Short faster than long?

I have two canoes. One a 10.5’ composite Hemlock Nessmuk (27 beam and 25 waterline)with weight of 16 lbs. The other a ABS Old Town 16’ Penboscot (34 beam, 33 waterline)58 lbs. weight. When I paddle the Old Town I’m usually 50 yards behind the last person in my club (all kayaks). I put a 5 gal jug of water in front for trim. I’m in bow seat facing backwards. Use a 260cm double blade paddle.

When I’m in the nessmuk I don’t get as far behind. Use a 240cm db paddle.

I would have thought the Old Town would have been faster. Does the shorter length of the Nessmuk not matter so much when you have lighter weight, narrower beam and more sophicated hull shape?

potential speed
of the OT is probably greater. You’re probably not going 100% effortwise?

you’re cruising
not racing. the cruising speed is easier for you to maintain because it requires less energy. theoritical hull speed of the tandem really doesn’t apply since you’d need to be super strong/fit to bring it up to speed or need a second paddler.

speed is really about power and resistance. the larger boat has much more resistance, and you always have the same power, so to speak.

the shorter boat is more efficient for you paddling solo than the tandem reversed. that’s a big boat for one person, and a whole lot of skin friction.

For your particular pace
and strength, there is an optimum boat length (assuming a decent hull design), where efficiency is maximized and it could be somewhere between the two boats you have.

If you bought a jon boat, you’d want an appropriate sized motor, you probably wouldn’t pick the same motor for a 40 foot luxury yacht.

In kayaking you have to think the other way around, with my strength and the pace I want to paddle, what boat length (and design) is appropriate. A petite female may be much more efficient in a 13 or 14 footer while a big strong guy may be better in a 20 footer. For those of us who don’t race, anything over 16 foot is often more length than we need and at a leisurely pace, 14 footers can be easier to paddle than a 16 footer.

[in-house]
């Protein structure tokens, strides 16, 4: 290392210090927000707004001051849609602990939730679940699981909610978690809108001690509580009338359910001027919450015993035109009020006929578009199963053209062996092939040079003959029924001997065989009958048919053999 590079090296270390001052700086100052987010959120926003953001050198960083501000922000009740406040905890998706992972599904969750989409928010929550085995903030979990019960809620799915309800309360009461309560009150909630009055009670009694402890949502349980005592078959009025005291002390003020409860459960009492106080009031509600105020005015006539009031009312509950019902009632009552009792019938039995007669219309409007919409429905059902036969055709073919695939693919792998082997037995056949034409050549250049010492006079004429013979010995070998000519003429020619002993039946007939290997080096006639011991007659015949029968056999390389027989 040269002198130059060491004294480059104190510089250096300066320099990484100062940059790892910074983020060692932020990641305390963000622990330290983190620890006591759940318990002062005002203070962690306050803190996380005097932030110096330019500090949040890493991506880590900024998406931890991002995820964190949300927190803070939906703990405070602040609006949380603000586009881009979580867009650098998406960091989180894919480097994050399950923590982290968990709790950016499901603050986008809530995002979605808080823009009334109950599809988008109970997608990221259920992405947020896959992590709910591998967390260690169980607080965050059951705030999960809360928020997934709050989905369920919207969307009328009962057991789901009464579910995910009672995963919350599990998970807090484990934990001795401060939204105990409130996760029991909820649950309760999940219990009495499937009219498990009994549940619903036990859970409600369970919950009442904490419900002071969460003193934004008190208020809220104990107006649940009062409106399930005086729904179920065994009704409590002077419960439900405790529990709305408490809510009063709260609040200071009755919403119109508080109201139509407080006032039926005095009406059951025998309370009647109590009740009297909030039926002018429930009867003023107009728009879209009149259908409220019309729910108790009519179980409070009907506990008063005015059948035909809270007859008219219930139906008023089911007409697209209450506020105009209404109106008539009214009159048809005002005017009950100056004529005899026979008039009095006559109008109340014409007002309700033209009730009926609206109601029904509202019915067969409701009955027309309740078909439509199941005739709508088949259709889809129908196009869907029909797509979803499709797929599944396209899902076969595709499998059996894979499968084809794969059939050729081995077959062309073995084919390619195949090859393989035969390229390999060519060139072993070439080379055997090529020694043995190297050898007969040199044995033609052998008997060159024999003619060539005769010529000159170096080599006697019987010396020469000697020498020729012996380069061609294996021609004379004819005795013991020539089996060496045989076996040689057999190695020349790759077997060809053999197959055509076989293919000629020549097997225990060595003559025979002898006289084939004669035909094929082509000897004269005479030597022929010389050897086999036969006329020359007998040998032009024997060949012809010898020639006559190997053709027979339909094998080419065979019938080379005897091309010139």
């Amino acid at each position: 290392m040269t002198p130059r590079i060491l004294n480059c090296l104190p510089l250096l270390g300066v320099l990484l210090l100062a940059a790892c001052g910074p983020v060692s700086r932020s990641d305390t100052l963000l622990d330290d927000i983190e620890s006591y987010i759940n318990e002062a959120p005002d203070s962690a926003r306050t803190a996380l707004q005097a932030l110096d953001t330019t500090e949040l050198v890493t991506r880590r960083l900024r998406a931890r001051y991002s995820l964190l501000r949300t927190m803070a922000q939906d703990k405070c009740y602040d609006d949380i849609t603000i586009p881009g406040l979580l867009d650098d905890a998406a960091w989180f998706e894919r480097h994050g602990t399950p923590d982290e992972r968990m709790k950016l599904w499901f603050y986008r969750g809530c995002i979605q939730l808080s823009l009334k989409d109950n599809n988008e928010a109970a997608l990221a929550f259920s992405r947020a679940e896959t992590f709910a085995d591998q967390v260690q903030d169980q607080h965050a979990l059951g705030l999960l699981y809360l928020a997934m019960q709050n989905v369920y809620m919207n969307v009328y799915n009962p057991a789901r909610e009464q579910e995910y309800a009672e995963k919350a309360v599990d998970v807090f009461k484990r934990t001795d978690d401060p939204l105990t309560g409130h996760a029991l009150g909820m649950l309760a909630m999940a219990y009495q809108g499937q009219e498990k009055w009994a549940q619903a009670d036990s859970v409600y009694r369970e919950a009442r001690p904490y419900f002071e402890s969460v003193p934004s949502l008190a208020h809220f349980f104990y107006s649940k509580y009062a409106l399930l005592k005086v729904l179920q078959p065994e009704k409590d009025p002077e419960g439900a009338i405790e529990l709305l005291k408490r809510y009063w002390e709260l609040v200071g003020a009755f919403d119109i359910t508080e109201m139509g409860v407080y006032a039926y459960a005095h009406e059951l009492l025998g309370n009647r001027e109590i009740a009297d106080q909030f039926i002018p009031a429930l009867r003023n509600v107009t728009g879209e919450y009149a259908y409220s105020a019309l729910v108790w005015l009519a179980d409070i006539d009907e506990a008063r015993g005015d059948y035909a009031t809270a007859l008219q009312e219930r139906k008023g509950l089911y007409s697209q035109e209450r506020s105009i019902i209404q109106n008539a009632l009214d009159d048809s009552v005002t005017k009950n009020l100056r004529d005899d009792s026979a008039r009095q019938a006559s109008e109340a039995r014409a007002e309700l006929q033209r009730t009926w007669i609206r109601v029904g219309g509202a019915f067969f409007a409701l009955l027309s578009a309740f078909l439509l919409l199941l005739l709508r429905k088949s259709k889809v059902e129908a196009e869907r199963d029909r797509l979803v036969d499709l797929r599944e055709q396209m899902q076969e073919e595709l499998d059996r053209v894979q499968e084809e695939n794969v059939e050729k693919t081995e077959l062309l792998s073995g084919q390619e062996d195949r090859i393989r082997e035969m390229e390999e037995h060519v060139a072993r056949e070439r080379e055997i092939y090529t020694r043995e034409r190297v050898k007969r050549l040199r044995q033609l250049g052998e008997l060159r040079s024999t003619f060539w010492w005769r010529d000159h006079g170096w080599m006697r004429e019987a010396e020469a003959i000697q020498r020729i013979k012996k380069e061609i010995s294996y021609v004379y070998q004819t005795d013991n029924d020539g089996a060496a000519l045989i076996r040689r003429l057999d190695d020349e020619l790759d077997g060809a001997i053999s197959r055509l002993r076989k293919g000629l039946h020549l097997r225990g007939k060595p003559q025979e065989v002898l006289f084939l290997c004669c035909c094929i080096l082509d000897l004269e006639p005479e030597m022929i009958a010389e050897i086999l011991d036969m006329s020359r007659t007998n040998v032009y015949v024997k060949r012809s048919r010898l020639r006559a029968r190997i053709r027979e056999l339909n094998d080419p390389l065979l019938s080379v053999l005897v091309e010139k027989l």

Ultimately there are a lot of factors that affect how easy it is to maintain a certain speed and length is not always the dominant factor.


Recently finished up a kayak I designed. I wanted to minimize the resistance in the 3-4.5 mph range since that is where most of us paddle. After a lot of experimenting (on the computer) I settled on a 15’ length for this boat.

Longer the and resistance went up at these speeds.

Shorter and the stability was hurt and needed to make it wider, which them made the resistance go up.

I can tell a big difference in this one and my 18’ boat. I can easily keep up with guys I was struggling to keep up with.

There is a lot of considerations but all things equal longer is not faster at the average paddling speeds (typically).

Making the Penobscot faster
I think you could make the Penobscot a lot faster. Get a single blade and some foot pegs and it will go much faster I think.

couple of thoughts
Lots of design variables at work here and I’m not an expert in exactly how they add up.

One shape factor is aspect ratio - length divided by width - they are about the same.

Another factor is wetted surface area - Nessmuk has way less than Penobscot.

Another is bow entry “sharpness” - again Nessmuk clearly wins.

Then weight - hmmm - Nessmuk lighter.

And the paddle - 240 easier to handle than 260.

==> does not seem too surprising if Nessmuk is faster and more efficient.

often thought about it …

– Last Updated: Jul-01-09 12:46 PM EST –

..... which boat has a greater wetted area ?? ... the Penobscot , but I do not believe this has anything to do with it's length or width . I believe it is simply because the Penobscot weighs 42 lbs. more .